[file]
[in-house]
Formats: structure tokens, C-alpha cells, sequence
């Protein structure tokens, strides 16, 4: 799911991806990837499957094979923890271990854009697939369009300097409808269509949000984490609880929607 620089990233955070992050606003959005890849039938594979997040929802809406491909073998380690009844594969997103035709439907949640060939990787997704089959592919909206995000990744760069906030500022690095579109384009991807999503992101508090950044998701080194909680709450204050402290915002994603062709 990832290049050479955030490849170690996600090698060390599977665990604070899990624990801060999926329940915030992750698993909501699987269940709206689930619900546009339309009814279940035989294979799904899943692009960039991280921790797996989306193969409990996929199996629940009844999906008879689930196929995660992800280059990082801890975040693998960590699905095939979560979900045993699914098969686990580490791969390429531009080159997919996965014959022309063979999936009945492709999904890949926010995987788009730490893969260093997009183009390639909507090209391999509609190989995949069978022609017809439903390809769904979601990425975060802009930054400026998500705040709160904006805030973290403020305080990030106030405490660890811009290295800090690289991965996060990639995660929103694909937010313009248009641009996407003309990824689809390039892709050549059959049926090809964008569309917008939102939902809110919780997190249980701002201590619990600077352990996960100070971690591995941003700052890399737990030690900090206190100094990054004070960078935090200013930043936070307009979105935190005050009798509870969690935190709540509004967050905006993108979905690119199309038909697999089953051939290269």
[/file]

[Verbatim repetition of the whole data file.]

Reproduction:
[in-house]
Formats: structure tokens, C-alpha cells, sequence
């Protein structure tokens, strides 16, 4: 799911991806990837499957094979923890271990854009697939369009300097409808269509949000984490609880929607 620089990233955070992050606003959005890849039938594979997040929802809406491909073998380690009844594969997103035709439907949640060939990787997704089959592919909206995000990744760069906030500022690095579109384009991807999503992101508090950044998701080194909680709450204050402290915002994603062709 990832290049050479955030490849170690996600090698060390599977665990604070899990624990801060999926329940915030992750698993909501699987269940709206689930619900546009339309009814279940035989294979799904899943692009960039991280921790797996989306193969409990996929199996629940009844999906008879689930196929995660992800280059990082801890975040693998960590699905095939979560979900045993699914098969686990580490791969390429531009080159997919996965014959022309063979999936009945492709999904890949926010995987788009730490893969260093997009183009390639909507090209391999509609190989995949069978022609017809439903390809769904979601990425975060802009930054400026998500705040709160904006805030973290403020305080990030106030405490660890811009290295800090690289991965996060990639995660929103694909937010313009248009641009996407003309990824689809390039892709050549059959049926090809964008569309917008939102939902809110919780997190249980701002201590619990600077352990996960100070971690591995941003700052890399737990030690900090206190100094990054004070960078935090200013930043936070307009979105935190005050009798509870969690935190709540509004967050905006993108979905690119199309038909697999089953051939290269």